When God Tells a Woman to Return to Her Abuser

I was invited by Sojourners to contribute to their series “Troubling Texts: Domestic Violence in the Bible.” This is my take on Hagar, Sarai, and Abram, inspired by upcoming book Women, Rise Up! on biblical women resisting oppression. 

Slavery. Forced marriage. Surrogacy without consent. It’s no wonder I never heard the story of Hagar growing up in church! Now it’s one I often turn to in my advocacy work for gender justice, because it speaks to the experiences of countless women and girls today whose lives are ravaged by domestic violence, labor trafficking, child marriage, sexual slavery, and other abuses.

When the story begins in Genesis 16, Sarai and Abram have been struggling with infertility for a decade. But Sarai sees a solution: she will have Abram take her slave Hagar “as a wife” (16:3), and she will become Sarai’s surrogate. When Hagar becomes pregnant, however, Sarai does not feel relieved; she feels threatened. The scripture says that Hagar looked upon her mistress “with contempt” (16:5), but I’ve often thought that this verse reflects Sarai’s insecurities about her infertility and her status as Abram’s wife. I imagine Sarai finds Hagar’s very being offensive.

Read the rest of the piece over at Sojourners here.

On Staying and Leaving

I wanted to share my most recent post on Feminism and Religion on staying, going, and how both are sacred.

Katey HeadshotThe pastor couldn’t have been more than five minutes into his sermon when I starting getting antsy. I leaned over to my husband and whispered, “He needs to be careful with this.” We were visiting a new church, an experience that nearly always puts me on edge. Whenever I attend a worship service for the first time, I come prepared with my mental checklist of liturgical offenses, ready to check each one off, so I can tally them up later and justify why we need to eliminate yet another congregation from our list of possibilities.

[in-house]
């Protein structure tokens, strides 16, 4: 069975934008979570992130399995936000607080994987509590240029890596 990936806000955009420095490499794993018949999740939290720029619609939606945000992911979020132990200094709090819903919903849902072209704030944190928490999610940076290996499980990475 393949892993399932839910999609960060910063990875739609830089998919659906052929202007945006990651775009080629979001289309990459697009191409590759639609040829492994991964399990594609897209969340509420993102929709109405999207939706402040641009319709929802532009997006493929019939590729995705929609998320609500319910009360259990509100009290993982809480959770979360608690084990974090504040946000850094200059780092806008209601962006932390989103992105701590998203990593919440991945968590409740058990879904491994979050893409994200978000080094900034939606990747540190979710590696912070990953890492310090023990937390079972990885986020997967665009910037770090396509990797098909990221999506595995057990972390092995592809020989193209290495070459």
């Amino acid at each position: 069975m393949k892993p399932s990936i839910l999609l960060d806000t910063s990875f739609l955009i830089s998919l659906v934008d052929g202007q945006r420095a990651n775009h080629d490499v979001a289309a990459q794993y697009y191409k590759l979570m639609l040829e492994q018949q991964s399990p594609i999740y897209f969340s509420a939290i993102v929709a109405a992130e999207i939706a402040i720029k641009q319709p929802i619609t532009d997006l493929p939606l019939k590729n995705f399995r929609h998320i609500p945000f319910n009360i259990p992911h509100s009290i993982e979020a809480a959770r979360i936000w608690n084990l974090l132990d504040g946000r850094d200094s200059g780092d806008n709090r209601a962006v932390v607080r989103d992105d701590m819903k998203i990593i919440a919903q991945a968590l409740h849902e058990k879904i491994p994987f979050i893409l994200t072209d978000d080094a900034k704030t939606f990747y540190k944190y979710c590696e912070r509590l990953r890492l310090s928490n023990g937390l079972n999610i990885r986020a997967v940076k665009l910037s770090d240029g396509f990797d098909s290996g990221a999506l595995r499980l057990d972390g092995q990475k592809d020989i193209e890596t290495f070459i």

I recognize that my attitude about church is downright terrible, and that if I want to participate in a faith community, I have to find a way to deal with this impulse to judge so quickly and fiercely. Up until that point I had been working really hard that morning not to go to that negative place in my mind. If that meant cutting the pastor…

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Congrats, Mom! Now, Back to Work

In light of last night’s Presidential debate, which among many topics covered the issue of paid family leave, I’m sharing my recent article in Sojourners magazine on how the church can become a pro-family place by leading in this area.

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LAST NOVEMBER, when my daughter turned 2 weeks old, I returned to full-time work. Five days after her birth I was on email. Within a week I was taking work calls. I wasn’t a workaholic. I was a new mom without paid family leave.

Several years earlier, when I was single and singularly focused on my career, I’d been hired as a contractor for the United Methodist Church to direct a grassroots campaign on maternal health. I never stopped to consider what effect my employment status might have if I decided to have a child of my own. When my husband and I got pregnant, I faced the stark reality that there were no policies in place to protect or support me.

Read the rest of my article over at Sojourners.